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Pathways to protection: a human rights-based response to the flight of asylum seekers by sea

Immigration Forced migration Right of asylum Refugees Asylum seekers Offshore detention Australia Nauru Manus Island
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apo-nid67511.pdf 4.76 MB

The Commission has endeavoured to identify options for responding to flight by sea which are consistent with Australia’s international human rights obligations.

In publishing this paper, the Commission is seeking to make a positive contribution to this difficult policy area. We have sought to provide the framework for an alternative policy response, rather than an exhaustive overview of all relevant measures or a detailed plan for implementation. The policy options set out in this paper are offered so that they can be debated, refined and, if they are deemed fit for purpose, implemented.

The Commission also acknowledges that the options put forward in this report could benefit from further policy development and economic analysis prior to implementation. Careful analysis will need to be undertaken of the likely flow-on effects of expanding the opportunities for safe entry in Australia and altering some of the Government’s foreign policy strategies in the ways that are set out in this paper. Further research, consultation and planning would also be required to tailor these measures to conditions in different countries, and to the needs of particular groups.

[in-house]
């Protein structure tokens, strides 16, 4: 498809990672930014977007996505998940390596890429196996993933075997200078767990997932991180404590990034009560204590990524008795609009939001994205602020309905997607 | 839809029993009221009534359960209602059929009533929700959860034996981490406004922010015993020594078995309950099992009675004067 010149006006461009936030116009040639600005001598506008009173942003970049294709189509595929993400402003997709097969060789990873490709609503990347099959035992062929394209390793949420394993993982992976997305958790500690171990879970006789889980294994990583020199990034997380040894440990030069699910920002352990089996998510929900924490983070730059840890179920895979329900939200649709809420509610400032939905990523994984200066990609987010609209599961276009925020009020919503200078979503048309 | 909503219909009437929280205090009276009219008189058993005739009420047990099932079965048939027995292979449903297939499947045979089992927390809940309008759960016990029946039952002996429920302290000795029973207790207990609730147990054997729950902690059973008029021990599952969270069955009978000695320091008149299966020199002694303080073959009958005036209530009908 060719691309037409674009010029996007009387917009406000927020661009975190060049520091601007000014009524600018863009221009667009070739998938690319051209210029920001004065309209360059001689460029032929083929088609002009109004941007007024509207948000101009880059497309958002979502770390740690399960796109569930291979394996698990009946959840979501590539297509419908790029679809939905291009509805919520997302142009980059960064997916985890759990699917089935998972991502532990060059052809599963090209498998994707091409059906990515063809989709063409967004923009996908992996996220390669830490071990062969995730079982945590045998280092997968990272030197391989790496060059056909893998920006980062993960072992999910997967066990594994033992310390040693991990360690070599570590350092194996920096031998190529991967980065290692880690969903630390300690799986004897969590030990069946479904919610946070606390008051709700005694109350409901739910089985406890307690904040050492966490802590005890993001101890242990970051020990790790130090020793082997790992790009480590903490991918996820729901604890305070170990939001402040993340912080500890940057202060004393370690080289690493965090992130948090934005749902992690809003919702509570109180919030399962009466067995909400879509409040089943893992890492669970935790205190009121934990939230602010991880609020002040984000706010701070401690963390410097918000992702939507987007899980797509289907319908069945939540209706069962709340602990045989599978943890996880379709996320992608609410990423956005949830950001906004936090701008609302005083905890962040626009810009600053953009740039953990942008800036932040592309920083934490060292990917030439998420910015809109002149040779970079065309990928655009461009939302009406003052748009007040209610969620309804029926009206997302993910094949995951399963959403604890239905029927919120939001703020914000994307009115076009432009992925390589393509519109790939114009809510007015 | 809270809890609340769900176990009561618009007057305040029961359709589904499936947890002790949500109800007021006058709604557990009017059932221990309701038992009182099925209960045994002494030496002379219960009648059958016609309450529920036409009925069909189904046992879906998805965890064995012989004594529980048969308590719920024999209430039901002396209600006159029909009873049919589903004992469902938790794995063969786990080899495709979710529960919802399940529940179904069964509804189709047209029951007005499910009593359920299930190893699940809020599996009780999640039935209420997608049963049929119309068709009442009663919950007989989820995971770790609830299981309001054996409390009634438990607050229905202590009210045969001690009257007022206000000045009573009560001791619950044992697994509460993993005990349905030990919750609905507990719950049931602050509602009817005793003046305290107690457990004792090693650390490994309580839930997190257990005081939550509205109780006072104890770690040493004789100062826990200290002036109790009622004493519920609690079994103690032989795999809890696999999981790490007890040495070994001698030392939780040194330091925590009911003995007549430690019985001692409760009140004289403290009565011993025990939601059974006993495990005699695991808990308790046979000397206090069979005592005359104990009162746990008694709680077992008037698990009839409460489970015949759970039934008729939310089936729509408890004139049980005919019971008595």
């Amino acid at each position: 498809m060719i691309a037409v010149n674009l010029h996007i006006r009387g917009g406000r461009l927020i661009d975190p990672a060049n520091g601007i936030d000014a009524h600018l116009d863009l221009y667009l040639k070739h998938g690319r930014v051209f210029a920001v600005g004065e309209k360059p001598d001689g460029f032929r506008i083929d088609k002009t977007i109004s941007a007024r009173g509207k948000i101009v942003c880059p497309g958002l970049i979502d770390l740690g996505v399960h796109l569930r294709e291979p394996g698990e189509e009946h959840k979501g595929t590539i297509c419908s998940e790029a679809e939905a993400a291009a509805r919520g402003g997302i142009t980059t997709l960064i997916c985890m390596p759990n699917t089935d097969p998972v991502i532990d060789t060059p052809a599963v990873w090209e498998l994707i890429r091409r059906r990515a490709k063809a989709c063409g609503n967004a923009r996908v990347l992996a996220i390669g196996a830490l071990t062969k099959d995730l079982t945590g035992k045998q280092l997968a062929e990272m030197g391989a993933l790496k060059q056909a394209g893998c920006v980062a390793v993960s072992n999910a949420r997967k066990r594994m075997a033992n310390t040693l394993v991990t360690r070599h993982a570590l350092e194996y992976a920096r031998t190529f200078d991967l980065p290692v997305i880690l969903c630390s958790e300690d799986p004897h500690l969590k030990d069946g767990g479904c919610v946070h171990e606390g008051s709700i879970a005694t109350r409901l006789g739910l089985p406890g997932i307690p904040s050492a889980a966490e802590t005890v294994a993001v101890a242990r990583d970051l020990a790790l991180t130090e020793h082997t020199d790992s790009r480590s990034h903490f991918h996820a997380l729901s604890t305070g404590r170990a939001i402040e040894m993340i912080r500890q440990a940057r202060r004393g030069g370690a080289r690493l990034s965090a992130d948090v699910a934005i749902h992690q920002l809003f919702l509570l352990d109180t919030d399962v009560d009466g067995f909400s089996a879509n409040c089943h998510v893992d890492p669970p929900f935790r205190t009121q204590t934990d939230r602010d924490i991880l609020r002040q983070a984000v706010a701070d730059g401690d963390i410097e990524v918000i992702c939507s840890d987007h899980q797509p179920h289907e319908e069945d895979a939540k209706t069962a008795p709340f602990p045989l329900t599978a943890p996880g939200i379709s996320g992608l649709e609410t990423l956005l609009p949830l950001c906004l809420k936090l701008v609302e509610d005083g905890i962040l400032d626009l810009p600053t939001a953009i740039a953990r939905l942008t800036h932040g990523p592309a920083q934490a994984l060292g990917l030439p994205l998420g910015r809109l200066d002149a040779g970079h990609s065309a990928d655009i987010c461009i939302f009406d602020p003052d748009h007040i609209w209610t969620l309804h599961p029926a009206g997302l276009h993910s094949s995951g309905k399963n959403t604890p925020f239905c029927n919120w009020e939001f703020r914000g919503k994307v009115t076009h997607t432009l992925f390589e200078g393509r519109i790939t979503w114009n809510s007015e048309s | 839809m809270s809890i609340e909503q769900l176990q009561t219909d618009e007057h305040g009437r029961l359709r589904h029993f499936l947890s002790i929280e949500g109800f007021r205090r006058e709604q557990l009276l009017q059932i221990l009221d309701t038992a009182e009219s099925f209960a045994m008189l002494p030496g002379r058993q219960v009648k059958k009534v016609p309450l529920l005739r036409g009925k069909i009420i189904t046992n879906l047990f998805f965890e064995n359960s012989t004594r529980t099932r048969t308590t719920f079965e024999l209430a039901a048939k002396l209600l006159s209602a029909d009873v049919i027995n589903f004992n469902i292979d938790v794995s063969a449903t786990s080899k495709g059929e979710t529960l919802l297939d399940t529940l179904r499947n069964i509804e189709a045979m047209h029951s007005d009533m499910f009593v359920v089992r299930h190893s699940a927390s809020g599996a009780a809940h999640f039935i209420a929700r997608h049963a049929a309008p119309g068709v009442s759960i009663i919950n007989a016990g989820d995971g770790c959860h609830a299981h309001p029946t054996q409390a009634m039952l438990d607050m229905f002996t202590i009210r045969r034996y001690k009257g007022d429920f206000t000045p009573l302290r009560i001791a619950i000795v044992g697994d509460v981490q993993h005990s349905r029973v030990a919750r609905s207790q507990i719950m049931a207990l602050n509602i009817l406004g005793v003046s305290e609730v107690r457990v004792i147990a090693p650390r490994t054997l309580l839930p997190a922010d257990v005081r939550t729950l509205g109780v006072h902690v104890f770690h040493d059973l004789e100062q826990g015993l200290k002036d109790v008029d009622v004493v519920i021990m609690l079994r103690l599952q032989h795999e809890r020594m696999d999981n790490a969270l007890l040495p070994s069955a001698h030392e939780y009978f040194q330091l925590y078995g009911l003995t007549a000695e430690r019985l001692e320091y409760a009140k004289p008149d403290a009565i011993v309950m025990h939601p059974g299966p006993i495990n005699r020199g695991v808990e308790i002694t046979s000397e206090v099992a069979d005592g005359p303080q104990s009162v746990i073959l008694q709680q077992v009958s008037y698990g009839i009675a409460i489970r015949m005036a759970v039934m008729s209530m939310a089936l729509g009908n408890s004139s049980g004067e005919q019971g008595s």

This paper sets out some alternative policy approaches that aim to protect human rights while also achieving the overall policy objective of preventing dangerous journeys by sea. The Commission is confident that the options proposed in this paper are compliant with Australia’s international human rights law obligations.

This paper does not specifically address the human rights issues arising from other policy measures aimed at deterring flight by sea, such as boat turn-backs and Temporary Protection Visas. However, the Commission considers that the rights-based options proposed in this paper could also be considered as alternatives to these policies.

This paper also does not address the situation of the approximately 30,000 people seeking asylum who are currently in Australia awaiting processing of their claims. The human rights implications of policies affecting these asylum seekers have been considered in other Commission publications.

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